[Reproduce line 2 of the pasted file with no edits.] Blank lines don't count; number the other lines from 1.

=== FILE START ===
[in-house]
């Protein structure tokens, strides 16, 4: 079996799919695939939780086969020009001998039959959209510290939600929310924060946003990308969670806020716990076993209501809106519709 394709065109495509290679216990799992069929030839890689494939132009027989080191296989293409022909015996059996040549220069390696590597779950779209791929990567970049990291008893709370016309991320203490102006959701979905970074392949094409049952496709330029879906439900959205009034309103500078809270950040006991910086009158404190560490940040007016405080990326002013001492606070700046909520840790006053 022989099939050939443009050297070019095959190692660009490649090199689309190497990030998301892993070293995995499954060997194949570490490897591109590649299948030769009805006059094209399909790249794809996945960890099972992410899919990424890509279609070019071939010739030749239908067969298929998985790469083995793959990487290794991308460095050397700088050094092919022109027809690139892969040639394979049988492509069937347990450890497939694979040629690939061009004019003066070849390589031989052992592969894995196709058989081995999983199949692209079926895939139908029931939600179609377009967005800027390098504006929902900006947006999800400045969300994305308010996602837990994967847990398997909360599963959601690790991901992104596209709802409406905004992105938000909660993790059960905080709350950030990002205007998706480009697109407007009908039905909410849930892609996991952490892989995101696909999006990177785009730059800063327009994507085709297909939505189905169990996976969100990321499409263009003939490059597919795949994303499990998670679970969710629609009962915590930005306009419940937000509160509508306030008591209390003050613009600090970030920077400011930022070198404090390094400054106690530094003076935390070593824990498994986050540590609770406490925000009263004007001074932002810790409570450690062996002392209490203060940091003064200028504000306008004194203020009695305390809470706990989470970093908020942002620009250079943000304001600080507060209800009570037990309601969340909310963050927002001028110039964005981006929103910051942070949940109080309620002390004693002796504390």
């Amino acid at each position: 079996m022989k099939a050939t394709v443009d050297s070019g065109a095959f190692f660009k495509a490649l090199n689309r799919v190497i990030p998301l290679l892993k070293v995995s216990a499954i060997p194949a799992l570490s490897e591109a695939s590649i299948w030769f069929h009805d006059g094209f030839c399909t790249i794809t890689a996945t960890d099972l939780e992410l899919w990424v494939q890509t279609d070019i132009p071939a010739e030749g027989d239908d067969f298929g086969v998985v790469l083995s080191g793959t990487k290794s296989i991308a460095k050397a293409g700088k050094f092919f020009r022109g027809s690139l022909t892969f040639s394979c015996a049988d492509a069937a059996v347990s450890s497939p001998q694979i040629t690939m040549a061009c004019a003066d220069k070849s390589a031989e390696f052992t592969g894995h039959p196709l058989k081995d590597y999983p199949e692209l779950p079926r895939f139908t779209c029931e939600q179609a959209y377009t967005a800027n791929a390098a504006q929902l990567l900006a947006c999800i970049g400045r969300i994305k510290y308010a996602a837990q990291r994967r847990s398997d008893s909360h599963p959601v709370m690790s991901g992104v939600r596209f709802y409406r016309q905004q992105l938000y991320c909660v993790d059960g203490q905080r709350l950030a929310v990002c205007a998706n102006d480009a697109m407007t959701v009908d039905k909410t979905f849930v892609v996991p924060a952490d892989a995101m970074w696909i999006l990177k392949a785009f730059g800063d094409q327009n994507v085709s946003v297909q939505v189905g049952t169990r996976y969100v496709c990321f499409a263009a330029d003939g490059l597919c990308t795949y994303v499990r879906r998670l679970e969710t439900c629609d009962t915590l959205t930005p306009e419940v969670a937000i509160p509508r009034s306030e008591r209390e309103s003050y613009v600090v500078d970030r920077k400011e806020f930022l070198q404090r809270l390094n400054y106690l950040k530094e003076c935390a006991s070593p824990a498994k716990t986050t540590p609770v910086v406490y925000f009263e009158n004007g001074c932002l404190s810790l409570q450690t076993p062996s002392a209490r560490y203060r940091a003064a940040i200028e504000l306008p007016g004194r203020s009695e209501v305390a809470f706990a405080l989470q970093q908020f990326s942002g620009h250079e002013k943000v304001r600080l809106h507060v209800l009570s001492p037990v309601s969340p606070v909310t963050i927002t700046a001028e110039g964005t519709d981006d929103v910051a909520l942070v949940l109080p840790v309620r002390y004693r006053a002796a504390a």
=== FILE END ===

């Protein structure tokens, strides 16, 4: 079996799919695939939780086969020009001998039959959209510290939600929310924060946003990308969670806020716990076993209501809106519709 394709065109495509290679216990799992069929030839890689494939132009027989080191296989293409022909015996059996040549220069390696590597779950779209791929990567970049990291008893709370016309991320203490102006959701979905970074392949094409049952496709330029879906439900959205009034309103500078809270950040006991910086009158404190560490940040007016405080990326002013001492606070700046909520840790006053 022989099939050939443009050297070019095959190692660009490649090199689309190497990030998301892993070293995995499954060997194949570490490897591109590649299948030769009805006059094209399909790249794809996945960890099972992410899919990424890509279609070019071939010739030749239908067969298929998985790469083995793959990487290794991308460095050397700088050094092919022109027809690139892969040639394979049988492509069937347990450890497939694979040629690939061009004019003066070849390589031989052992592969894995196709058989081995999983199949692209079926895939139908029931939600179609377009967005800027390098504006929902900006947006999800400045969300994305308010996602837990994967847990398997909360599963959601690790991901992104596209709802409406905004992105938000909660993790059960905080709350950030990002205007998706480009697109407007009908039905909410849930892609996991952490892989995101696909999006990177785009730059800063327009994507085709297909939505189905169990996976969100990321499409263009003939490059597919795949994303499990998670679970969710629609009962915590930005306009419940937000509160509508306030008591209390003050613009600090970030920077400011930022070198404090390094400054106690530094003076935390070593824990498994986050540590609770406490925000009263004007001074932002810790409570450690062996002392209490203060940091003064200028504000306008004194203020009695305390809470706990989470970093908020942002620009250079943000304001600080507060209800009570037990309601969340909310963050927002001028110039964005981006929103910051942070949940109080309620002390004693002796504390």